Tongue tie assessment

Assessing for tongue tie takes a true hands on assessment, not just a quick look under the tongue during a cry or looking at a picture. An assessment isn’t complete without the provider’s fingers sweeping under the tongue, lifting the tongue, and seeing how the tongue moves in all direction, and then more importantly, knowing the difference between a normal tongue frenulum and a tied or restricted frenulum. Just because a person is qualified to “assess“ for tongue-tie, does not mean they necessarily know how to do so. And just because a baby has a frenulum, that doesn’t mean it’s tied or restricted. And if your pediatrician told you there’s no tie just because baby can stick their tongue out, that wasn’t actually an assessment. 

As a speech therapist, I look at 3 things when doing an assessment on infants: what does the tongue look like, what can the tongue do, what symptoms is it causing. The tongue needs full range of motion (in and out, side to side, and up and down ) for feeding, dental hygiene and to some extent speech. Some babies with a frenulum can still have range of motion maintained. The frenulum does not impact function. Symptoms to watch out for are feeding difficulties (can not grasp and hold a nipple for breast or bottle feeding, fatigues easily from tension on the tongue and jaw, cannot create the vacuum needed to draw breast milk so weight gain is poor or milk supply suffers, chokes and gags during feeding)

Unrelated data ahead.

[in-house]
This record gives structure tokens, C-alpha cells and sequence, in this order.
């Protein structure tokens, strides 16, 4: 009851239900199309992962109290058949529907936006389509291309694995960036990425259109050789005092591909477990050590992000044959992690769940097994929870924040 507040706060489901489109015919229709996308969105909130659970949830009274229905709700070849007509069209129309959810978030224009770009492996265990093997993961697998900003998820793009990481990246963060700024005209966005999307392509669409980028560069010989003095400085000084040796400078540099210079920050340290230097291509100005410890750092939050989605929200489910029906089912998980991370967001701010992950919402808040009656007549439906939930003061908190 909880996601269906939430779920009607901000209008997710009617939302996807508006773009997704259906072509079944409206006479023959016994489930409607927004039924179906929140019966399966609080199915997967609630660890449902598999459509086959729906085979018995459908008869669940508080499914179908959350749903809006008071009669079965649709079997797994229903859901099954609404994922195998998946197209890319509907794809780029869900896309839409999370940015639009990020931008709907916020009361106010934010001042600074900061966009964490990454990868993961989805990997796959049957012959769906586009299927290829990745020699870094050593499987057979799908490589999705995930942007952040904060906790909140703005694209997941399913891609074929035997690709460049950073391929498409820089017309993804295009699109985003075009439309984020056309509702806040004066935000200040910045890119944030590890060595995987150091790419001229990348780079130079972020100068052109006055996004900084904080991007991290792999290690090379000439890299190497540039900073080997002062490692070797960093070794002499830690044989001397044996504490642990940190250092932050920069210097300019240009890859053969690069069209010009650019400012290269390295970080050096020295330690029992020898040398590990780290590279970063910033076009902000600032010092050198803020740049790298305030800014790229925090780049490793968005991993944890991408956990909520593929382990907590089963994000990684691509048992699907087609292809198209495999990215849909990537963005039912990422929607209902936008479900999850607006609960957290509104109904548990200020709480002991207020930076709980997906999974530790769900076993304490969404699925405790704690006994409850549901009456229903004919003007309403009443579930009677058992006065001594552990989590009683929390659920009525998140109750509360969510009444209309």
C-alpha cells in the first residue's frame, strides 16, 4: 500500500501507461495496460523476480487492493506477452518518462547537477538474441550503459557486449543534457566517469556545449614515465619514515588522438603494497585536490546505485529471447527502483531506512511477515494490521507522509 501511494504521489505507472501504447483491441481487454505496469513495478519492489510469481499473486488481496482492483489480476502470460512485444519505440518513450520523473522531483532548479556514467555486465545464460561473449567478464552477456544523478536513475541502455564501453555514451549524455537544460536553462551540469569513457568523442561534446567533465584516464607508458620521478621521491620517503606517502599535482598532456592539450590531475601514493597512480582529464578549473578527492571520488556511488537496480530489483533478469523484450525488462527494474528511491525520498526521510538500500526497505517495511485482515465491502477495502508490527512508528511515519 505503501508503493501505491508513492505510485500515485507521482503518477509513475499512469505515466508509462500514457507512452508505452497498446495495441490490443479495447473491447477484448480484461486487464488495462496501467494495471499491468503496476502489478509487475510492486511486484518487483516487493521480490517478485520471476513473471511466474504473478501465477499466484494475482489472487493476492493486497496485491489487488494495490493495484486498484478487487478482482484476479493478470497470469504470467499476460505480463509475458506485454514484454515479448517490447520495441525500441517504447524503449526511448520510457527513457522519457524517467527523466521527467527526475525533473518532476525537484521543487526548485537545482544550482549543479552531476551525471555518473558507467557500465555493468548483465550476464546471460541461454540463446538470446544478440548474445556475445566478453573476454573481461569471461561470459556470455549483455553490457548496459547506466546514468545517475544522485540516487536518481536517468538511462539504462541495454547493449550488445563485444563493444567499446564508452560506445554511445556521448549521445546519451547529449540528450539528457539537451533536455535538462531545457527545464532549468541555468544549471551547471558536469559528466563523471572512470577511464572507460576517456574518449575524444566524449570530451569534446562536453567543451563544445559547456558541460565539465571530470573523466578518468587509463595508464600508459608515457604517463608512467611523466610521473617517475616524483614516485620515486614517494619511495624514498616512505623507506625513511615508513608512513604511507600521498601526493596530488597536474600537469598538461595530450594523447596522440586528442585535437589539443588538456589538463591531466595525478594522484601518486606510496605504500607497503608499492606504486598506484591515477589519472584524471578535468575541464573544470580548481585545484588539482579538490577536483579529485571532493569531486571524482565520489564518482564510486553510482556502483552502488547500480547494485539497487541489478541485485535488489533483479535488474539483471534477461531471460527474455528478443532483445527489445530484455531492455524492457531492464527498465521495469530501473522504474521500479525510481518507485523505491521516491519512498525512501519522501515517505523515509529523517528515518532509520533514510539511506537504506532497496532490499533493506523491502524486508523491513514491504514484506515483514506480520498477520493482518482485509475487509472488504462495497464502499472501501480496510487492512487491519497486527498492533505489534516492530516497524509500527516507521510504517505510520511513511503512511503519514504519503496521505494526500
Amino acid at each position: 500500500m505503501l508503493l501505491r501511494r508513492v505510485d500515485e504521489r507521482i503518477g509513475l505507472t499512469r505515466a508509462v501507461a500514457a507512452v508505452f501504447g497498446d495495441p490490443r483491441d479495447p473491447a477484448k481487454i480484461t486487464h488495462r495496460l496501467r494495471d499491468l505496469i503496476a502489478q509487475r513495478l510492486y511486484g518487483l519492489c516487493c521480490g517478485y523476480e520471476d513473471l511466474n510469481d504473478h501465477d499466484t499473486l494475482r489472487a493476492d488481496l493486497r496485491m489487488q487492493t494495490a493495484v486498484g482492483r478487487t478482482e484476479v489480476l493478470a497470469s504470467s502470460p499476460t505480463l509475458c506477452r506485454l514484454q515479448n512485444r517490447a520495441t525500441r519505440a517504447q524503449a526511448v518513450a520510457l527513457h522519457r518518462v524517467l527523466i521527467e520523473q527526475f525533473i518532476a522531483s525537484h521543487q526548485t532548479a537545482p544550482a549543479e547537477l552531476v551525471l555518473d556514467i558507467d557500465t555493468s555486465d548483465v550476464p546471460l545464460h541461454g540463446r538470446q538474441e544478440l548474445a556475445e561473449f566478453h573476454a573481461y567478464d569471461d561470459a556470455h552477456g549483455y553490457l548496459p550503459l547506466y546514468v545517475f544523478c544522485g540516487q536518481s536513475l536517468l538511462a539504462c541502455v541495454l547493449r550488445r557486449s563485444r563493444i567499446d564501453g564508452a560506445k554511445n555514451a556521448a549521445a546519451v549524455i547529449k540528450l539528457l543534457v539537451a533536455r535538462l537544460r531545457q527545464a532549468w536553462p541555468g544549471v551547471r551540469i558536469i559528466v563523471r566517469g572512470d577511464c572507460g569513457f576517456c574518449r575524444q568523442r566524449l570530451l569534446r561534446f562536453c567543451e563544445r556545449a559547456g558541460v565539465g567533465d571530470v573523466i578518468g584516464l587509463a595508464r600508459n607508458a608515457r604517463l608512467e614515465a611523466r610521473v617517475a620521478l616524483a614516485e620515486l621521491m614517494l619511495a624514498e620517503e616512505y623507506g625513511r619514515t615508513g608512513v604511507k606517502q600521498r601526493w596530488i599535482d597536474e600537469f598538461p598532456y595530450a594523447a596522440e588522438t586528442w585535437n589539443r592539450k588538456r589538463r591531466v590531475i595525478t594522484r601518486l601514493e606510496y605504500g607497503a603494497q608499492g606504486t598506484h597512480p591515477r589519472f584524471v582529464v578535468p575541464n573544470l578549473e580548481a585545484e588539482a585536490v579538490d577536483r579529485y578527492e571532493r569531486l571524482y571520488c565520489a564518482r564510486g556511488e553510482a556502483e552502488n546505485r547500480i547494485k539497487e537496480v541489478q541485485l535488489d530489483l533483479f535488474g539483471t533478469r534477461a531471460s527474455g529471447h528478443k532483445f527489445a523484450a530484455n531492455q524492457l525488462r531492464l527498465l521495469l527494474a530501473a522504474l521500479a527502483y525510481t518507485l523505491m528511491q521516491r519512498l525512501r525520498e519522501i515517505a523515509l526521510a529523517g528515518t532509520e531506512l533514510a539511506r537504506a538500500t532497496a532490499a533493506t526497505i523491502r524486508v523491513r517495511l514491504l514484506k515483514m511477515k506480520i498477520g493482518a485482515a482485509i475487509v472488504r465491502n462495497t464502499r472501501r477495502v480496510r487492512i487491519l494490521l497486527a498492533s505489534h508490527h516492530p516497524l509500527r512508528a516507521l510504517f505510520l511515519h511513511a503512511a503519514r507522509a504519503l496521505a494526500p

When range of motion is restricted, or is causing symptoms, I will refer to a pediatric dentist who also looks at how the frenulum is impacting structure: is it pulling on the structures of the floor of the mouth and the jaw? Is it putting tension on the bone? In those cases, when function is restricted and it is currently causing symptoms, a revision is warranted.